On Monday, deputy minister for Agriculture Hussein Bashe said the agency will be known as ‘Horticulture Development Agency’ (HDA), and added that the process will be completed by February next year, and will aim to push up the horticulture farming mini-sector.
He said HDA which will deal with flowers, fruits and vegetable growing will assist in removing obstacles in the mini-sector and speed up its growth.
Bashe said during the process, the ministry had discussions with the mini-sector’s stakeholders led by their apex organisation – Tanzania Horticultural Association (TAHA).
He said the agency which will oversee the mini-sector is supposed to see that it contributes USD 1.85 to the GDP by 2021 – up from USD 764 million dollars currently, apart from providing employment for more youths and women.
He said giving priority to the horticulture mini-sector is a deliberate government’s decision since it is fast growing as compared with other cash crops such as cotton, cashew nuts, tobacco and others.
Statistics from the ministry of Agriculture show that the horticulture mini-sector grows at 11 percent whereas the growth rate for the entire agriculture sector is only four percent.
The deputy minister said the ministry of Agriculture is changing the laws that aim to merge regulatory authorities so as to reduce bureaucracy as well as to ease export procedures for agricultural products including reduction of levies imposed on horticulture growers.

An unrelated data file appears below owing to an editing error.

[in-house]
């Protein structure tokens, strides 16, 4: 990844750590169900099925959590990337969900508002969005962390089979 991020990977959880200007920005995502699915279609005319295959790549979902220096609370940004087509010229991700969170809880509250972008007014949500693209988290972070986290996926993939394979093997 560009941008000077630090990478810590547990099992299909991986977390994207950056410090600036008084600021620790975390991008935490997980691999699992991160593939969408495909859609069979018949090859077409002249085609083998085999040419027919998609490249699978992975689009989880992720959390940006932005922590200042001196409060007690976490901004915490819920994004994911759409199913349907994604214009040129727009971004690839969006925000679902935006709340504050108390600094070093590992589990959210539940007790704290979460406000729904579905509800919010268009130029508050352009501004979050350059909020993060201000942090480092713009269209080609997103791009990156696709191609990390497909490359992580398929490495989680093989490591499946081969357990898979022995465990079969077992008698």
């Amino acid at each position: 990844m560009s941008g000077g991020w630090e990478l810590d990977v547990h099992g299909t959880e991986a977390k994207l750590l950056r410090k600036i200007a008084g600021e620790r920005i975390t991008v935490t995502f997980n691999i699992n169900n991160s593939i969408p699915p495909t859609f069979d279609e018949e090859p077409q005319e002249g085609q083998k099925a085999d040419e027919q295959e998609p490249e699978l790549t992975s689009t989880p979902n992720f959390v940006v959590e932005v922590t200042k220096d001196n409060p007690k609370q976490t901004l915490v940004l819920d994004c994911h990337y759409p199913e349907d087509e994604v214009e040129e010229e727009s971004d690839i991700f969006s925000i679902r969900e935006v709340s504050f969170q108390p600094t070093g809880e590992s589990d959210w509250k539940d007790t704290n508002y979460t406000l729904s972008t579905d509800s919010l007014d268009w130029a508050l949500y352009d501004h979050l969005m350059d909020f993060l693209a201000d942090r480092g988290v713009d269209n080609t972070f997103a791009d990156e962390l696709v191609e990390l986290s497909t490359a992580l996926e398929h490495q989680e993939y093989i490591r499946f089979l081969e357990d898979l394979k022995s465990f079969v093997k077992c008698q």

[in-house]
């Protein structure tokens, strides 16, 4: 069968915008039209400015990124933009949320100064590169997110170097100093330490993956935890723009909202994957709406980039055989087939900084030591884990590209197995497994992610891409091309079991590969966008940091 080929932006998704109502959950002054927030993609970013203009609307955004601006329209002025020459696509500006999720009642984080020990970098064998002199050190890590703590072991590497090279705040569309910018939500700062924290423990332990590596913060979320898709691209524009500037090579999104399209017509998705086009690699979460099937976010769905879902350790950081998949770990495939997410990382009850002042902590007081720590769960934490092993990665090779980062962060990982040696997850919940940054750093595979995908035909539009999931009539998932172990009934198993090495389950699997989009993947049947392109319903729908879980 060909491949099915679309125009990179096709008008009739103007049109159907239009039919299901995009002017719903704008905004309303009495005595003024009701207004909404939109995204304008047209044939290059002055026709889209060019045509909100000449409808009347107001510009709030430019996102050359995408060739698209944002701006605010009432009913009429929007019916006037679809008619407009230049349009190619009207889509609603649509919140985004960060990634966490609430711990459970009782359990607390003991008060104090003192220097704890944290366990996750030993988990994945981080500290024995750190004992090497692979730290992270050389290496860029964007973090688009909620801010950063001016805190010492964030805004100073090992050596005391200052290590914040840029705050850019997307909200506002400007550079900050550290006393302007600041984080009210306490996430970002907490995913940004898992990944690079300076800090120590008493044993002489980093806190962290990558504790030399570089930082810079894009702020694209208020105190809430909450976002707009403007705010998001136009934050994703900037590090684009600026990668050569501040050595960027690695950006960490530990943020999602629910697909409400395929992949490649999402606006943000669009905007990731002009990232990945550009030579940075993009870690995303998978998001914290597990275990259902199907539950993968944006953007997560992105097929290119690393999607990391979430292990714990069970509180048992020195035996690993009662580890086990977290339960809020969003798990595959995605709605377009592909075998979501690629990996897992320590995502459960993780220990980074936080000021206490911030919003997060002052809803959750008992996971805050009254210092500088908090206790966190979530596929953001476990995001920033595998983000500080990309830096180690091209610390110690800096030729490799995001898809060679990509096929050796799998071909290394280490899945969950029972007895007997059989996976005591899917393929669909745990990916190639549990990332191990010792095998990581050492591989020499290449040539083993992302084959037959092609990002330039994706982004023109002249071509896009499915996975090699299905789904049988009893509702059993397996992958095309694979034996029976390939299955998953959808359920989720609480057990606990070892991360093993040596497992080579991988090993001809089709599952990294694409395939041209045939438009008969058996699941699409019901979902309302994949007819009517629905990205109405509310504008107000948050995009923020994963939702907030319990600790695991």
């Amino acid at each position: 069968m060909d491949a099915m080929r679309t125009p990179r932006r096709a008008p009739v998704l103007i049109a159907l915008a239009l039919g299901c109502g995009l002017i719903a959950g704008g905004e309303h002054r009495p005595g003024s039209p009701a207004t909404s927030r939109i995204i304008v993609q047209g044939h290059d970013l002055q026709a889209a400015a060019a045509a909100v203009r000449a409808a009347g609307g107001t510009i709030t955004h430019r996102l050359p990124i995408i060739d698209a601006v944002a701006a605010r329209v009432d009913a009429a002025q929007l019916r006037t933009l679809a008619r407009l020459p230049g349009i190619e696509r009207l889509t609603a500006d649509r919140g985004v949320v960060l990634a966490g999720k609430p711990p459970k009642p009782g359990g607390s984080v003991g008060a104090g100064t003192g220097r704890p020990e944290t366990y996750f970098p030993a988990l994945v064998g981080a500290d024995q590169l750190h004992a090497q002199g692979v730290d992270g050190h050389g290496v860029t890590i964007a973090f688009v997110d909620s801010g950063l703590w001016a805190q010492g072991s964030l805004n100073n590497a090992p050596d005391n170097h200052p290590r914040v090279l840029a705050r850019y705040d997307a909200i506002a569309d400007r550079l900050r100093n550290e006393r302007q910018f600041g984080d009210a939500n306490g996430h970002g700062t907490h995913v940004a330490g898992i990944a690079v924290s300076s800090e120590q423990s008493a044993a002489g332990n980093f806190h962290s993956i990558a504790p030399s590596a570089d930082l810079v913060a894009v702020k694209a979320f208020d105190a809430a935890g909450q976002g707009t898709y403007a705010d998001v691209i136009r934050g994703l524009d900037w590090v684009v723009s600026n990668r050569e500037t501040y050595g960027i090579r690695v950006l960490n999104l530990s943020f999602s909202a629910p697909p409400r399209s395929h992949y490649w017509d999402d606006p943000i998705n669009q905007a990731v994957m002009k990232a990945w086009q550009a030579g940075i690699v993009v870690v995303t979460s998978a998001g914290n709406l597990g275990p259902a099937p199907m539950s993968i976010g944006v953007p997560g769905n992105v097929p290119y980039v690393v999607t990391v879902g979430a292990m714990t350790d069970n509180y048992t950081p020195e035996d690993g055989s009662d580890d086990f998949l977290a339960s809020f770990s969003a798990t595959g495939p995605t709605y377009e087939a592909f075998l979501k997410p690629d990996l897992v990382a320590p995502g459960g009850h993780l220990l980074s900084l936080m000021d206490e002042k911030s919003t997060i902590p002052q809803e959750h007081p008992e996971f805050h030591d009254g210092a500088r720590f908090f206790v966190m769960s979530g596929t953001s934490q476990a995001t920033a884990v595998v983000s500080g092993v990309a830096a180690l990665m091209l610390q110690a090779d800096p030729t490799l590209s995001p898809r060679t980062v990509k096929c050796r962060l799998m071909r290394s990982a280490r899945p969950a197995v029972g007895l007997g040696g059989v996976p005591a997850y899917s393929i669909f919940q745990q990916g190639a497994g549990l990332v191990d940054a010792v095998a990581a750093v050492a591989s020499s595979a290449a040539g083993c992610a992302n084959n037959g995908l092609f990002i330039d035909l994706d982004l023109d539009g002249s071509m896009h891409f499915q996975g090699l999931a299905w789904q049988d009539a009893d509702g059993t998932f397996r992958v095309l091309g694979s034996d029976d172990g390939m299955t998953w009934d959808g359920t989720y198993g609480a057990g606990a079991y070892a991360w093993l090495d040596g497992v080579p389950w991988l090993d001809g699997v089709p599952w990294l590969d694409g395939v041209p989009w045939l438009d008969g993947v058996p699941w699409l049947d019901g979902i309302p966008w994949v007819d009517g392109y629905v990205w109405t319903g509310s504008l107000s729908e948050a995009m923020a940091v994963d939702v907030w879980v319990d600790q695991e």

The Permanent Secretary in the Ministry of Finance Dotto James called on TAHA to prepare a list of bothersome taxes for submission to his ministry’s budget task force for solution—that may include their abolition.
James also called on TAHA to consider the possibility in hiring aircraft to transport horticultural products outside the country and that the government is ready to assist in the arrangement, whilst it also considering to purchase a special cargo plane.
The chairman of Agriculture and Livestock Parliamentary Committee Mahmoud Mgimwa said his panel will work closely with the ministry of Agriculture in the development of the horticulture mini-sector.
Earlier, presenting challenges and opportunities faced by the mini-sector, TAHA managing director Jacqueline Mkindi said a farmer who formalises his farming activities pays a total of 47 taxes and other levies every year, which is a great burden to the farmer and called on the government to improve the business environment, revise laws governing crops and ease the procurement of farm inputs for horticulture farming.
She also said there was need to improve the transport system for horticultural products at airports as well as sea ports so that they do not perish.
On the issue of training Mkindi appealed to the government to assist in establishing private horticultural colleges that would offer practical lessons thereon, to improve the curricula for teaching horticulture experts at Horti-Tengeru and Sokoine University of Agriculture (SUA) as well as to simplify the issuance of work permits for foreign experts in the field.